A recurring problem in Florida real estate transactions is an invalid conveyance or sale because of the failure to understand Florida’s restrictions as to the sale of a homestead property as to a married couple.  In Florida if your married the State of Florida, via its constitutional protections for its citizens imposes some restrictions on the sale of “homestead property” (ie your domicile) so as to advance the public policy interest of not leaving spouses or minor children without a home.  Those protections are derived from Fla. Const. Art. X 4(c) which provides the following language:

SECTION 4. Homestead; exemptions.—

(a) There shall be exempt from forced sale under process of any court, and no judgment, decree or execution shall be a lien thereon, except for the payment of taxes and assessments thereon, obligations contracted for the purchase, improvement or repair thereof, or obligations contracted for house, field or other labor performed on the realty, the following property owned by a natural person:

(1) a homestead, if located outside a municipality, to the extent of one hundred sixty acres of contiguous land and improvements thereon, which shall not be reduced without the owner’s consent by reason of subsequent inclusion in a municipality; or if located within a municipality, to the extent of one-half acre of contiguous land, upon which the exemption shall be limited to the residence of the owner or the owner’s family;

(2) personal property to the value of one thousand dollars.

(b) These exemptions shall inure to the surviving spouse or heirs of the owner.

(c) The homestead shall not be subject to devise if the owner is survived by spouse or minor child, except the homestead may be devised to the owner’s spouse if there be no minor child. The owner of homestead real estate, joined by the spouse if married, may alienate the homestead by mortgage, sale or gift and, if married, may by deed transfer the title to an estate by the entirety with the spouse. If the owner or spouse is incompetent, the method of alienation or encumbrance shall be as provided by law. (more…)

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How to Probate Property in Florida if You Live Out of State

Many of our Clients have loved ones who have passed away in Florida but they themselves are residents of a foreign state.  In this type of scenario, it is important to consider how to effectively probate an estate in Florida if you reside somewhere else.

A. If your Primary Proceedings will be in Florida:

If the deceased was a resident of Florida then primary probate proceedings should occur within the State of Florida:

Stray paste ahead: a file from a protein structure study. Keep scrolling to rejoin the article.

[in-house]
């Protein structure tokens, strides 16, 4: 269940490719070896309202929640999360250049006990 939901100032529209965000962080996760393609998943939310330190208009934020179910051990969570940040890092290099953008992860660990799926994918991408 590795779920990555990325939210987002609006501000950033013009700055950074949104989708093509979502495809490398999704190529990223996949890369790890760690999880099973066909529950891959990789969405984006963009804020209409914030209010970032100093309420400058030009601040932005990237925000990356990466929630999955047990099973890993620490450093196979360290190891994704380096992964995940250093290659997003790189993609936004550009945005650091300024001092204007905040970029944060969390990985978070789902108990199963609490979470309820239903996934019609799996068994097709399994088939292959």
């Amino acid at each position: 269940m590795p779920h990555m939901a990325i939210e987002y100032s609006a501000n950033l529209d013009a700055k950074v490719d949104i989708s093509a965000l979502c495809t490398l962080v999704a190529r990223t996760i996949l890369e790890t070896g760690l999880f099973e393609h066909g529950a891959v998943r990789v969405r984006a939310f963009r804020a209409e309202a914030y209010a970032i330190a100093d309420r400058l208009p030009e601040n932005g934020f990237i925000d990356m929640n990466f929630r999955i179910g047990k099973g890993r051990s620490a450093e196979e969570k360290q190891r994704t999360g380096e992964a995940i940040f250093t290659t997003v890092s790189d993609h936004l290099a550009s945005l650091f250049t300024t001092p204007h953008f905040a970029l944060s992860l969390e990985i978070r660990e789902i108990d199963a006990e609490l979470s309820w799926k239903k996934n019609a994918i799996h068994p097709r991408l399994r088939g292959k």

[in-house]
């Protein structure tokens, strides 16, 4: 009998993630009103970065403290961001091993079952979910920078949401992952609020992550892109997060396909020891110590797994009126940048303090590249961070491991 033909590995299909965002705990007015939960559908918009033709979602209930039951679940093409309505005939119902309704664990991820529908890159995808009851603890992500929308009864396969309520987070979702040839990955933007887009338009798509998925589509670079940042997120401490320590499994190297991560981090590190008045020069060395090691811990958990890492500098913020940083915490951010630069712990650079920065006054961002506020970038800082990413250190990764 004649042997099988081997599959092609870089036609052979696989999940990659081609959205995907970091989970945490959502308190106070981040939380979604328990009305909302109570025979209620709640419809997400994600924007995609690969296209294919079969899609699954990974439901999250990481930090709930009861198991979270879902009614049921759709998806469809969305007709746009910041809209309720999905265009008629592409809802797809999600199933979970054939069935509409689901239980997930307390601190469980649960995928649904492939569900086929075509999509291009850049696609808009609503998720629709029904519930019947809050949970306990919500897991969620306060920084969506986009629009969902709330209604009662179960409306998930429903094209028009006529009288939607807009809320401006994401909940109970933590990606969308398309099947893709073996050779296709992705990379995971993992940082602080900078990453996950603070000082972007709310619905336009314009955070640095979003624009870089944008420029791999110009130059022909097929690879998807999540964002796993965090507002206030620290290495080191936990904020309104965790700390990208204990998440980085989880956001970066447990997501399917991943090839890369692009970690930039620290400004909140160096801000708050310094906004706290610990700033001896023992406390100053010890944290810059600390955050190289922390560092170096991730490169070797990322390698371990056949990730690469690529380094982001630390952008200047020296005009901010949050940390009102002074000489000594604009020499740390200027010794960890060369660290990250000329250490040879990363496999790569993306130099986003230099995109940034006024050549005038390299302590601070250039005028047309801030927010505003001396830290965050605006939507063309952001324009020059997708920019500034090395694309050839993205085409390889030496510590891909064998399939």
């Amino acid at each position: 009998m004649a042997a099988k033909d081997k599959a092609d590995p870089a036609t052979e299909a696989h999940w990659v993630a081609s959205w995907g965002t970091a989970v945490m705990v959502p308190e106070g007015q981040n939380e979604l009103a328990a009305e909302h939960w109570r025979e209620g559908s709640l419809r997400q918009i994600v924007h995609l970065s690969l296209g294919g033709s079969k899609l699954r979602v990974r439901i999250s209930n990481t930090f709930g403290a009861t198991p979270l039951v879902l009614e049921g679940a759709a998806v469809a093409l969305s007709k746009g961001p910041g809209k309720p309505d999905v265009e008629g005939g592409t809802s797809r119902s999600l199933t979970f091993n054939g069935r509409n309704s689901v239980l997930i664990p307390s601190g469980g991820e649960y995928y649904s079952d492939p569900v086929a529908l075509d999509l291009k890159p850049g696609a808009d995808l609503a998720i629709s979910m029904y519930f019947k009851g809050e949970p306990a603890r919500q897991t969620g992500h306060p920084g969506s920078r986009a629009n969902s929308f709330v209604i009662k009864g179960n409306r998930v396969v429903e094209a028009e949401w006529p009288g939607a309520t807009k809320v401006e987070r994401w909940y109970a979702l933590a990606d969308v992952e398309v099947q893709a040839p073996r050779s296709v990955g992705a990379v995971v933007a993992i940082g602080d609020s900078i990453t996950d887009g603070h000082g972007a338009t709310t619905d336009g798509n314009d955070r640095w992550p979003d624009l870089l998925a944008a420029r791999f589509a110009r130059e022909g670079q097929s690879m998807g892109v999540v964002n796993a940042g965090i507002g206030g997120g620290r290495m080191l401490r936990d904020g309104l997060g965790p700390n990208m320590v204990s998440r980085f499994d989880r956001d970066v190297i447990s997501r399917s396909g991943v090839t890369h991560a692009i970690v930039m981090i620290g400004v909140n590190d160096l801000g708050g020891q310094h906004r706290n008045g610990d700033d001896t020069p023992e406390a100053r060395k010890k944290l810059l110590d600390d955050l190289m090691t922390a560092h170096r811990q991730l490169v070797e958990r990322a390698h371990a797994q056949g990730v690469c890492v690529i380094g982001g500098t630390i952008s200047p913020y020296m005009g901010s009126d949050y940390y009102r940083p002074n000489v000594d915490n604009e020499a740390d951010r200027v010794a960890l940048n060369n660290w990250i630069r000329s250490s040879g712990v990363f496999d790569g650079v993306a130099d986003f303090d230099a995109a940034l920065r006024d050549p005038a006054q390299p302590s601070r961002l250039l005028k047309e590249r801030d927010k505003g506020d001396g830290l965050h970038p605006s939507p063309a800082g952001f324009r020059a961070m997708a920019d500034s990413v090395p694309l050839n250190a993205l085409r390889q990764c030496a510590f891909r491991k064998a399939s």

Fla. Stat. 733.101 provides:

733.101 Venue of probate proceedings.

(1) The venue for probate of wills and granting letters shall be:

(a) In the county in this state where the decedent was domiciled.

(b) If the decedent had no domicile in this state, then in any county where the decedent’s property is located.

(c) If the decedent had no domicile in this state and possessed no property in this state, then in the county where any debtor of the decedent resides.

(2) For the purpose of this section, a married woman whose husband is an alien or a nonresident of Florida may establish or designate a separate domicile in this state.

(3) Whenever a proceeding is filed laying venue in an improper county, the court may transfer the action in the same manner as provided in the Florida Rules of Civil Procedure. Any action taken by the court or the parties before the transfer is not affected by the improper venue.

So typically we will initiate the probate proceedings in the County in Florida the decedent was domiciled.   If you are a non-resident and looking to become the appointed Personal Representative (aka the Executor) then you can be a nonresident subject to he restrictions of Fla. Stat. 733.304 which provide: (more…)

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Florida Probate Basics: Should You Object to a Petition for Administration?

What is a Petition for Administration

In a Florida probate proceeding if you have not initiated the case, you may be surprised to receive, typically via US certified mail return receipt requested, a document called a Petition for Administration.  Florida law requires that this document be served in a manner with delivery tracking or in any other method of service acceptable under the Florida Rules of Civil Procedure (ie a process server).